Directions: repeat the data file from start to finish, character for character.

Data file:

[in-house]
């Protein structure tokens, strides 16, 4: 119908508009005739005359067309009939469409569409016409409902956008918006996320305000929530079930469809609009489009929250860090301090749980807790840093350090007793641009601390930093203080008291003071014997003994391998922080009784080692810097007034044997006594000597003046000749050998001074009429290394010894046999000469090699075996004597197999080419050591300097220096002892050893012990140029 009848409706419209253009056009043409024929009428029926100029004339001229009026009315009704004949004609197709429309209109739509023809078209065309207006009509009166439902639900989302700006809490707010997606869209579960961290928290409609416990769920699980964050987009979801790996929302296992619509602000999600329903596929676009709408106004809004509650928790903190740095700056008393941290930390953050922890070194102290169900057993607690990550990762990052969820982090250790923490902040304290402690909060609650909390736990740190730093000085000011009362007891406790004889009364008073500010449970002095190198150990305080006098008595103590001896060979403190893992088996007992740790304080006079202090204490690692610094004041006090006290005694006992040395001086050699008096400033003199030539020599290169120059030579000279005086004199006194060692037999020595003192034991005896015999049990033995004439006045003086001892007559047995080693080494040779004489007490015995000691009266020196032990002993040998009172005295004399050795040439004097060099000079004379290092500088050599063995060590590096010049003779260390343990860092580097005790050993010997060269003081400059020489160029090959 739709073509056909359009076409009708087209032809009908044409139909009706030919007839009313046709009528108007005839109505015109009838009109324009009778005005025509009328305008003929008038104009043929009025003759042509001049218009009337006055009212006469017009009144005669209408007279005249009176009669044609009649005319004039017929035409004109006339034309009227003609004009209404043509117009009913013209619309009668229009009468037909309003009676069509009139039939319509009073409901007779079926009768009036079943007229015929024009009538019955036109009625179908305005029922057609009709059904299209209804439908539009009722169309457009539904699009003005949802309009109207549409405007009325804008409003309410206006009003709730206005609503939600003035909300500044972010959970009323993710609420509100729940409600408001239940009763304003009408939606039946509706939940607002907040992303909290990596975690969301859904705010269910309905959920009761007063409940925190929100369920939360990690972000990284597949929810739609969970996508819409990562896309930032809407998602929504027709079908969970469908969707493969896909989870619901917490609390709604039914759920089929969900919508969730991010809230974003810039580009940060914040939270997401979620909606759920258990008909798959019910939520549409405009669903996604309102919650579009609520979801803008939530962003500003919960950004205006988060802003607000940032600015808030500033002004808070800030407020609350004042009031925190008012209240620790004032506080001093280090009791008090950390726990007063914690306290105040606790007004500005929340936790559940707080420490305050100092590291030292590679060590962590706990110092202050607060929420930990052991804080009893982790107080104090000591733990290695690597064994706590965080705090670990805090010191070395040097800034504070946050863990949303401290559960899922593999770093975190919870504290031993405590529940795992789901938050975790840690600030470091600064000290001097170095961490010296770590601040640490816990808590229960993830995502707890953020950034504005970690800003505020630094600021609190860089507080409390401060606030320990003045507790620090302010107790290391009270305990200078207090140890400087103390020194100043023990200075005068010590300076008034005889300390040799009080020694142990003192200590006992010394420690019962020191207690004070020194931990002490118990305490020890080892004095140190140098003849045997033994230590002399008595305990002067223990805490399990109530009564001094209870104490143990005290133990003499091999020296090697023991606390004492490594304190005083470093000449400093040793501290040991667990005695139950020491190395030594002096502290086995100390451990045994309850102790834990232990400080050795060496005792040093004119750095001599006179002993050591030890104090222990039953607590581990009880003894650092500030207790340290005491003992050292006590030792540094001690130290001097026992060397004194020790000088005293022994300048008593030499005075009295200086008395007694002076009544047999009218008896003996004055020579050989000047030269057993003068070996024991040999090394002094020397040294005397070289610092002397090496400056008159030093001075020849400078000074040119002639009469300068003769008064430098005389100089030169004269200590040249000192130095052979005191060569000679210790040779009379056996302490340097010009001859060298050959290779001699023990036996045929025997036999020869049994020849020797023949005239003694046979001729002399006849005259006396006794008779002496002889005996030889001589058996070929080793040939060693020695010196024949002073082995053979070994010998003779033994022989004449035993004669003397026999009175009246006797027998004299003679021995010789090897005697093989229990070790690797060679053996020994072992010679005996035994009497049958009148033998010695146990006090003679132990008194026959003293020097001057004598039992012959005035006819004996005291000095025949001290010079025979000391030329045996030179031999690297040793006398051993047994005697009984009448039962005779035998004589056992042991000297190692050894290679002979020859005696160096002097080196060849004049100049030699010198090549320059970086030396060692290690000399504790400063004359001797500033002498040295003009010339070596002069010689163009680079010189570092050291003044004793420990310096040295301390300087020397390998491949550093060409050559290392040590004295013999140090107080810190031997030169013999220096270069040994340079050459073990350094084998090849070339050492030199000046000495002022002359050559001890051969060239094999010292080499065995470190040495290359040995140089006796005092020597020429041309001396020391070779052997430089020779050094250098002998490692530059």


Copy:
[in-house]
């Protein structure tokens, strides 16, 4: 119908508009005739005359067309009939469409569409016409409902956008918006996320305000929530079930469809609009489009929250860090301090749980807790840093350090007793641009601390930093203080008291003071014997003994391998922080009784080692810097007034044997006594000597003046000749050998001074009429290394010894046999000469090699075996004597197999080419050591300097220096002892050893012990140029 009848409706419209253009056009043409024929009428029926100029004339001229009026009315009704004949004609197709429309209109739509023809078209065309207006009509009166439902639900989302700006809490707010997606869209579960961290928290409609416990769920699980964050987009979801790996929302296992619509602000999600329903596929676009709408106004809004509650928790903190740095700056008393941290930390953050922890070194102290169900057993607690990550990762990052969820982090250790923490902040304290402690909060609650909390736990740190730093000085000011009362007891406790004889009364008073500010449970002095190198150990305080006098008595103590001896060979403190893992088996007992740790304080006079202090204490690692610094004041006090006290005694006992040395001086050699008096400033003199030539020599290169120059030579000279005086004199006194060692037999020595003192034991005896015999049990033995004439006045003086001892007559047995080693080494040779004489007490015995000691009266020196032990002993040998009172005295004399050795040439004097060099000079004379290092500088050599063995060590590096010049003779260390343990860092580097005790050993010997060269003081400059020489160029090959 739709073509056909359009076409009708087209032809009908044409139909009706030919007839009313046709009528108007005839109505015109009838009109324009009778005005025509009328305008003929008038104009043929009025003759042509001049218009009337006055009212006469017009009144005669209408007279005249009176009669044609009649005319004039017929035409004109006339034309009227003609004009209404043509117009009913013209619309009668229009009468037909309003009676069509009139039939319509009073409901007779079926009768009036079943007229015929024009009538019955036109009625179908305005029922057609009709059904299209209804439908539009009722169309457009539904699009003005949802309009109207549409405007009325804008409003309410206006009003709730206005609503939600003035909300500044972010959970009323993710609420509100729940409600408001239940009763304003009408939606039946509706939940607002907040992303909290990596975690969301859904705010269910309905959920009761007063409940925190929100369920939360990690972000990284597949929810739609969970996508819409990562896309930032809407998602929504027709079908969970469908969707493969896909989870619901917490609390709604039914759920089929969900919508969730991010809230974003810039580009940060914040939270997401979620909606759920258990008909798959019910939520549409405009669903996604309102919650579009609520979801803008939530962003500003919960950004205006988060802003607000940032600015808030500033002004808070800030407020609350004042009031925190008012209240620790004032506080001093280090009791008090950390726990007063914690306290105040606790007004500005929340936790559940707080420490305050100092590291030292590679060590962590706990110092202050607060929420930990052991804080009893982790107080104090000591733990290695690597064994706590965080705090670990805090010191070395040097800034504070946050863990949303401290559960899922593999770093975190919870504290031993405590529940795992789901938050975790840690600030470091600064000290001097170095961490010296770590601040640490816990808590229960993830995502707890953020950034504005970690800003505020630094600021609190860089507080409390401060606030320990003045507790620090302010107790290391009270305990200078207090140890400087103390020194100043023990200075005068010590300076008034005889300390040799009080020694142990003192200590006992010394420690019962020191207690004070020194931990002490118990305490020890080892004095140190140098003849045997033994230590002399008595305990002067223990805490399990109530009564001094209870104490143990005290133990003499091999020296090697023991606390004492490594304190005083470093000449400093040793501290040991667990005695139950020491190395030594002096502290086995100390451990045994309850102790834990232990400080050795060496005792040093004119750095001599006179002993050591030890104090222990039953607590581990009880003894650092500030207790340290005491003992050292006590030792540094001690130290001097026992060397004194020790000088005293022994300048008593030499005075009295200086008395007694002076009544047999009218008896003996004055020579050989000047030269057993003068070996024991040999090394002094020397040294005397070289610092002397090496400056008159030093001075020849400078000074040119002639009469300068003769008064430098005389100089030169004269200590040249000192130095052979005191060569000679210790040779009379056996302490340097010009001859060298050959290779001699023990036996045929025997036999020869049994020849020797023949005239003694046979001729002399006849005259006396006794008779002496002889005996030889001589058996070929080793040939060693020695010196024949002073082995053979070994010998003779033994022989004449035993004669003397026999009175009246006797027998004299003679021995010789090897005697093989229990070790690797060679053996020994072992010679005996035994009497049958009148033998010695146990006090003679132990008194026959003293020097001057004598039992012959005035006819004996005291000095025949001290010079025979000391030329045996030179031999690297040793006398051993047994005697009984009448039962005779035998004589056992042991000297190692050894290679002979020859005696160096002097080196060849004049100049030699010198090549320059970086030396060692290690000399504790400063004359001797500033002498040295003009010339070596002069010689163009680079010189570092050291003044004793420990310096040295301390300087020397390998491949550093060409050559290392040590004295013999140090107080810190031997030169013999220096270069040994340079050459073990350094084998090849070339050492030199000046000495002022002359050559001890051969060239094999010292080499065995470190040495290359040995140089006796005092020597020429041309001396020391070779052997430089020779050094250098002998490692530059």